Meatloaf! Making, Freezing, and Small Batch Options!

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Meatloaf - It's supposed to taste good, not look pretty :)
Meatloaf - It's supposed to taste good, not look pretty 🙂

I received an email from one of my readers recently asking me how I make my meatloaf. You know after that email I was craving me some good old meatloaf!

Its such a simple meal, and quite homely, but still so darn good! I often think my mother makes it purely so they can have meatloaf sandwiches with the leftovers the next day!

One of the great things about meatloaf is the versatility in making it ahead of time. You can form a meatloaf in a size to feed a smaller number and freeze individual ones, either before baking or after, for convenient anytime meals. Keep on reading for more!


Now you don’t have to buy lean beef or ground chuck for meatloaf, but it will help you to have a less greasier outcome so I usually get one or the other when I make mine. If you use regular ground beef, just strain off the juice (a nice way of saying “grease”) when  you pull it out of the oven and you’ll be fine :).

You’ll need: 2 lbs ground beef, a can of Hunt’s Seasoned Tomato Sauce for Meatloaf, 2 eggs, and 1 Cup oats (quick or old fashioned).

I love this Hunts stuff. I try not to endorse a specific brand on a lot of things but I gotta tell you, this stuff is awesome. I could literally drink it from the can. Yes that sounds gross but if you get it and don’t at the very least dip a spoon in to taste it I’m going to be awfully disappointed in you. Go ahead, no one is looking. If they are, then you are kinda late getting supper going, aren’t you?

Speaking of being late getting supper going. Meatloaf is an excellent dish to make ahead of time. I usually make two meatloaves at at time and freeze one. When ready to bake, just pop your frozen meatloaf in a cold oven and then turn it on. It thaws out while the oven is preheating and then just needs to cook for about fifteen minutes longer and you’re all set!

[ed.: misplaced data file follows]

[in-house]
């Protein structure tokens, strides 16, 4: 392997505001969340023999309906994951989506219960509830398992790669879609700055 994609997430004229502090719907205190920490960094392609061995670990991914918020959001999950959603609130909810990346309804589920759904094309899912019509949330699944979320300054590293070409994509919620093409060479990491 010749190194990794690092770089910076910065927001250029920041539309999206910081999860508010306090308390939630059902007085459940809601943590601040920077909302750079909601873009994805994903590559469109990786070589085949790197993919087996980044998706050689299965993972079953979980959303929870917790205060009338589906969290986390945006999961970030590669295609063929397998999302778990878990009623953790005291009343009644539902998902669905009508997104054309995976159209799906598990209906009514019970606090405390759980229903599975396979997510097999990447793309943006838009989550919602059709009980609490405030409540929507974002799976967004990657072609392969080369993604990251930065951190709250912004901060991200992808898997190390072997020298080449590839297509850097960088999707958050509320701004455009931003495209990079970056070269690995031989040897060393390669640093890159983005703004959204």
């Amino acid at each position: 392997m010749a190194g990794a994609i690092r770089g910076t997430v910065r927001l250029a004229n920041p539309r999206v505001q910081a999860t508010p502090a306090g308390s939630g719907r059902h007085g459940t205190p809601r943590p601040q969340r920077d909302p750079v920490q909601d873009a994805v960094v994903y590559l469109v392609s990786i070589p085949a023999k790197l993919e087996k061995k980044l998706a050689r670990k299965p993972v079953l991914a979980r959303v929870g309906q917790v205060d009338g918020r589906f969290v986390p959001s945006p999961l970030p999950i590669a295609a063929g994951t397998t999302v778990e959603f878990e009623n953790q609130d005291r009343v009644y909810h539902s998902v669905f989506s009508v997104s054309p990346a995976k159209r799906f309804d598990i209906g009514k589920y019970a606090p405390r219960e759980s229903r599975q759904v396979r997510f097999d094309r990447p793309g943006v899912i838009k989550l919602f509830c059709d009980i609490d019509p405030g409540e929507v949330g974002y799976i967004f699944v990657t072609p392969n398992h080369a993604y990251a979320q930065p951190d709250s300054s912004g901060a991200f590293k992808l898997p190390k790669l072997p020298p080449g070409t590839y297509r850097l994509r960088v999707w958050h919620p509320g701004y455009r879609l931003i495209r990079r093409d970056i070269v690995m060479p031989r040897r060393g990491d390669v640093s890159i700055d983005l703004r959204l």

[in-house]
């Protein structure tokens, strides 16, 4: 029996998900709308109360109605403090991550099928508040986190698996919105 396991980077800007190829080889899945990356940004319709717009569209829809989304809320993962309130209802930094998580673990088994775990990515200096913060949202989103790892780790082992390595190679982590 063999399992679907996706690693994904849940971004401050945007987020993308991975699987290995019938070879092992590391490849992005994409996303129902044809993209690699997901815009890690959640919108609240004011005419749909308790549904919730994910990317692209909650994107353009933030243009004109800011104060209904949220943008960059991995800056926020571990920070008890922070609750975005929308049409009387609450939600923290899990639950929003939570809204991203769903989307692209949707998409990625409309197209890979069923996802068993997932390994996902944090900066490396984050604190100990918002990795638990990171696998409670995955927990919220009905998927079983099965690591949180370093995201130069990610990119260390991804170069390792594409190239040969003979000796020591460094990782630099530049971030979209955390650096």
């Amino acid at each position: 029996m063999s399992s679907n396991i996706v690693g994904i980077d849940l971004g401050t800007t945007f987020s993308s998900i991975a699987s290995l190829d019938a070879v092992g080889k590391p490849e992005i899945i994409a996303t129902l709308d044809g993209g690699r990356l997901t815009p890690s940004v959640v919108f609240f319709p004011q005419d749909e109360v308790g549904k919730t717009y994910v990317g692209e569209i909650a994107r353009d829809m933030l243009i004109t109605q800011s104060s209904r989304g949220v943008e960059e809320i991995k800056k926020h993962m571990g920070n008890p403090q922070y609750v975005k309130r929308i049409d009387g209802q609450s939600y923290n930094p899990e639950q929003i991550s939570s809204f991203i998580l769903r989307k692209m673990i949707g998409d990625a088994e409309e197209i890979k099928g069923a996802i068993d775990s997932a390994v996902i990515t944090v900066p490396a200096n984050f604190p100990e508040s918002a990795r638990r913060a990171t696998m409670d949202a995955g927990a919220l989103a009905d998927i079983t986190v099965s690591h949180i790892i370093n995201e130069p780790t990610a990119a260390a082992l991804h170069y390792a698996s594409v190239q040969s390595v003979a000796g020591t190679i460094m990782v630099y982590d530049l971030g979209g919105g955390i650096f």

If you are cooking meatloaf for a smaller bunch (two people or so), you can always separate it into mini loaf pans. One recipe will yield about four small meatloaves. Freeze the ones you don’t need for a quick main course on another night!

A great hint when freezing meatloaves is to line your pan with aluminum foil. When the loaf is frozen remove it from the pan and wrap tightly in foil or place it in a zipper bag and return it to the freezer, leaving your pan free to use. When its time to bake your meatloaf, pop it out and put it back in the original pan – it fits perfectly!

Yet another thing to do with meatloaf is to bake them in little muffin cups. Once done, allow to sit in the muffin pan for about ten minutes before removing to cool. Place those you don’t need in a freezer bag and then you can simply heat them in the microwave or pop them right back in the muffin pan, top with fresh ketchup, and heat up in the oven!


Place your meat, eggs, and oats in a mixing bowl.


Add the entire can of meatloaf sauce.

I know the wrapper says just to add half the can but Mama and I like to add it all in there.

This creates an incredibly flavorful and moist meatloaf.